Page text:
You are lucky, really, William, that Alaska changed the schedule. Your chances of arriving on time weren't even 50/50. Back in the good old days you could get away with this, as your airline would make every effort to rebook you in the event of a delay, even on a competitor. Those days are gone.

Make arrangements to fly the day before. As my colleagues have pointed out, your original itinerary was bad and now you've been given an opportunity to make sure you catch that ship.
 
Likes: Pixie Pie
Dec 19, 2014
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#7
As others have said, you are really really really really lucky that Alaska Airlines changed the itinerary because your chances of making the cruise with your original itinerary were probably less than 50%. If your original flight was delayed by 15 minutes, you would have missed your cruise!

Are you flying into LAX from a domestic flight or international flight?

Rebook the flights for a minimum of 24 hours EARLIER.
 

John Galbraith

Staff Member
Director
Jan 22, 2017
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#8
Hi William, my colleagues have given good advice about using this opportunity to change your ticket to fly in the day before; I really would do that if you can.

I just wanted to cover the point you raised as to why for luggage the airline in your words "85 minutes they could do, but 83 minutes is completely out of the question?" It's not that it is completely out of the question but that 85 minutes is the minimum that they need to guarantee that your luggage will make it. It might be possible but because they can't guarantee less 85 minutes that they make that the cut off point. There has to be one; there has to be a cut off point.
 

Neil Maley

Moderator
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Dec 27, 2014
14,700
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www.promalvacations.com
#9
And their minimum is really not the reality. You have a good chance of your luggage not making it with that short of a connection follow very closely by you not making it. If you aren’t at the gate by the time printed on your boarding pass your seat is usually given away. That’s why you hear those names being called at the gate.
 

Barry Graham

Administrator
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Jan 7, 2015
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#10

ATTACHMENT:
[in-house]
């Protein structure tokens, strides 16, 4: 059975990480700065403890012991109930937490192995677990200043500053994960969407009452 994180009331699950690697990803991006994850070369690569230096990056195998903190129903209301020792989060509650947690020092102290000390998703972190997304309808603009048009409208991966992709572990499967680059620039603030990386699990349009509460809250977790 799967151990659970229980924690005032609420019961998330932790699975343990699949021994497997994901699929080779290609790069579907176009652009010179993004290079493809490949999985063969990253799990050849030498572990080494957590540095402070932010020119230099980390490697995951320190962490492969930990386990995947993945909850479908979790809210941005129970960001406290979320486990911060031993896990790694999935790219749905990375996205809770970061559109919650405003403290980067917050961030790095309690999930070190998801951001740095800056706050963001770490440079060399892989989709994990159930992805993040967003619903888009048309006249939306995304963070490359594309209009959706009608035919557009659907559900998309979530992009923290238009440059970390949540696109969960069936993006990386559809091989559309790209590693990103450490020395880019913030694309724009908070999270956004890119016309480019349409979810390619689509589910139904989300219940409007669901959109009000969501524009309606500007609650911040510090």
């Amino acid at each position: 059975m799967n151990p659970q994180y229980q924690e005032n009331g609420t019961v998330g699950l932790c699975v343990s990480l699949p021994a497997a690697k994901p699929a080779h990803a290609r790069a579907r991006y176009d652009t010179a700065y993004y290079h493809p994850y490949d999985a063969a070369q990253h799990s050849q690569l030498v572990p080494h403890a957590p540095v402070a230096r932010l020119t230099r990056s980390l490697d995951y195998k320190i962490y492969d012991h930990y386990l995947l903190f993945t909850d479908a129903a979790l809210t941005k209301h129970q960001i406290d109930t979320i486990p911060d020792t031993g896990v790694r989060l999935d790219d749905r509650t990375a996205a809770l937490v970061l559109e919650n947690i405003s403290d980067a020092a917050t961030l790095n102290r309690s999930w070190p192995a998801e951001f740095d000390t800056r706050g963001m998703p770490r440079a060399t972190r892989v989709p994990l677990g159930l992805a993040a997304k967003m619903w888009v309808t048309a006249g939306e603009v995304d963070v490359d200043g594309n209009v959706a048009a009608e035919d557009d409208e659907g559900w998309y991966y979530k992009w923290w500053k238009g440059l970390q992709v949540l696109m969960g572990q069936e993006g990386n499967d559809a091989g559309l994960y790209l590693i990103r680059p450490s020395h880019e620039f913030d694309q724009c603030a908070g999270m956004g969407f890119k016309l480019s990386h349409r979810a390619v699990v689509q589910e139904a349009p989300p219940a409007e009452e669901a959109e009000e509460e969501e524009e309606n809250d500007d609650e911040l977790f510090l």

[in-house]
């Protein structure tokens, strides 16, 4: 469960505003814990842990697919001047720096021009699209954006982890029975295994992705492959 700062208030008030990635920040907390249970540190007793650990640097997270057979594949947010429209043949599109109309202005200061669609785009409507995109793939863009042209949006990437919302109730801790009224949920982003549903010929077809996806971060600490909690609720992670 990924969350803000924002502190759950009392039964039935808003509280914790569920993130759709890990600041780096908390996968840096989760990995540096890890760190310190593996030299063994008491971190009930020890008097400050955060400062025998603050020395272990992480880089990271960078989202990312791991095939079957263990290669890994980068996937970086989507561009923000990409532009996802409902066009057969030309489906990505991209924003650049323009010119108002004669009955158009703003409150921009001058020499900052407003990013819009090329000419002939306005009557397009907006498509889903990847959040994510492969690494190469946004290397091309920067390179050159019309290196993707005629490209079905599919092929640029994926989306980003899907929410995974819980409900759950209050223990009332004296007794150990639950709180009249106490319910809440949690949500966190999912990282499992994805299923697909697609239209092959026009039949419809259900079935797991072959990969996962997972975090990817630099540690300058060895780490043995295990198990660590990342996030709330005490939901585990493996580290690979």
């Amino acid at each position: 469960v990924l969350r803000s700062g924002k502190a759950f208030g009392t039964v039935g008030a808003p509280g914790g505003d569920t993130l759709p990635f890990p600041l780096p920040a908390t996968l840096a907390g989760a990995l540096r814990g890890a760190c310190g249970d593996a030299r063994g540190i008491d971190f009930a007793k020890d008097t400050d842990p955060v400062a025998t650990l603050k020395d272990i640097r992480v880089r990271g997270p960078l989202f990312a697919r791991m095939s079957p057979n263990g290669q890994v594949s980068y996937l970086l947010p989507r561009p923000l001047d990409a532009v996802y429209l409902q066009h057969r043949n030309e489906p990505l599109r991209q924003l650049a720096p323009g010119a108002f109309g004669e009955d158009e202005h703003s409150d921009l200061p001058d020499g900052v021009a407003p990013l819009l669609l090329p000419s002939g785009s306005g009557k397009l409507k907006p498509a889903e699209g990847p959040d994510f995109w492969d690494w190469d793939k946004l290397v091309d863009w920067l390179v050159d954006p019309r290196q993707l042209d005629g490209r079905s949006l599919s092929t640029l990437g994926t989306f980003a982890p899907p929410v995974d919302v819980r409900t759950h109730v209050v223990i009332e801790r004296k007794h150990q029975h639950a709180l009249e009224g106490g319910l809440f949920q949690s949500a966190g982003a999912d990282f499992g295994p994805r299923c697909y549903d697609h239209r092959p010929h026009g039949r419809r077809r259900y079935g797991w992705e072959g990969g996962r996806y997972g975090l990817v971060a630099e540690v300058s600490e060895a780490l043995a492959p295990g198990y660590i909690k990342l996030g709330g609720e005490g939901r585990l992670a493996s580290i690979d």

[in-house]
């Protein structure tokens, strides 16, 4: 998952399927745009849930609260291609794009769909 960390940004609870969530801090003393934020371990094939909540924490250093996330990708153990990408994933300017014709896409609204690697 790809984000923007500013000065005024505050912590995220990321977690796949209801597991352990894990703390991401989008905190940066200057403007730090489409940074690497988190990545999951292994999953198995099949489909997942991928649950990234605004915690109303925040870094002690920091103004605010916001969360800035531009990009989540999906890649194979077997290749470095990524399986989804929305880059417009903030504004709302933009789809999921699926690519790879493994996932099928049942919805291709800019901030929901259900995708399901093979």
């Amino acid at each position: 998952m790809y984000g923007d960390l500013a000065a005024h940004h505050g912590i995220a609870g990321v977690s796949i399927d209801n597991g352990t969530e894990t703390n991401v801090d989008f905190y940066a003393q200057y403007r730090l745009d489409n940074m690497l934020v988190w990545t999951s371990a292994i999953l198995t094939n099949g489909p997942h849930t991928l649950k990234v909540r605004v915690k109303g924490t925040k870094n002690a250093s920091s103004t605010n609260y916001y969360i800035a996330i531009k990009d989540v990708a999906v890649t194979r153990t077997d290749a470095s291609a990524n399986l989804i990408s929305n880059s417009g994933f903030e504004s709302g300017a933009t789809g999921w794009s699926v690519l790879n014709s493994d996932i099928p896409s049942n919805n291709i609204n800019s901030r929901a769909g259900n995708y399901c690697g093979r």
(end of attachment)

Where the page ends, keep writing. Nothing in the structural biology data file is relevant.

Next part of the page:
@William Brandt Two minutes late means you don't sail. All you have to do is read the cruise line portion of this board to see this. Even if they agreed to your request, all it would take is a poorly timed thunderstorm (or a pilot running late or a security issue or a broken down bus or ....) to make you miss your connection and cruise.
When you say "two minutes" are you referring to the two minutes that the OP mentioned or just saying in general that the cruises don't wait? I assume it's the latter since the delay mentioned is in the first flight, not the second flight, so the flight to HNL doesn't actually appear to have been delayed by 2 minutes.

I agree that getting in a day early is much better. The only thing I am puzzled about is the 83 minutes connection time being considered risky. I'd say that 90% of the flights I booked in the last few years had connection times much less than 83 minutes. Delta and American regularly present connecting flights with 45 minutes between arrival and departure. I know this doesn't give any room for delays but I'm just surprised that Alaska is so much more cautious than, say, Delta - unless the inbound flight is coming from an airport in Canada where they don't have pre-clearance and you have to clear customs first.
 

johnbaker

Verified Member
Oct 2, 2014
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#11
@Barry Graham ... It was a general statement that cruise lines don't wait. I chose two minutes because he thought that amount of time was inconsequential when, in fact, it can be.

The bigger issue with his itinerary is that he's left absolutely no time in it for "murphy" to have his say. As I pointed out, there's lots of events that can occur that would cause him to miss the cruise because he's planned so tight.

For cruises, my general rule of thumb.... I have to have two other routing where I still make the ship or have time to drive (not an option here) to the port to take the flight option. Sometimes that means I'm flying in more than a day earlier to make sure the I'll make the ship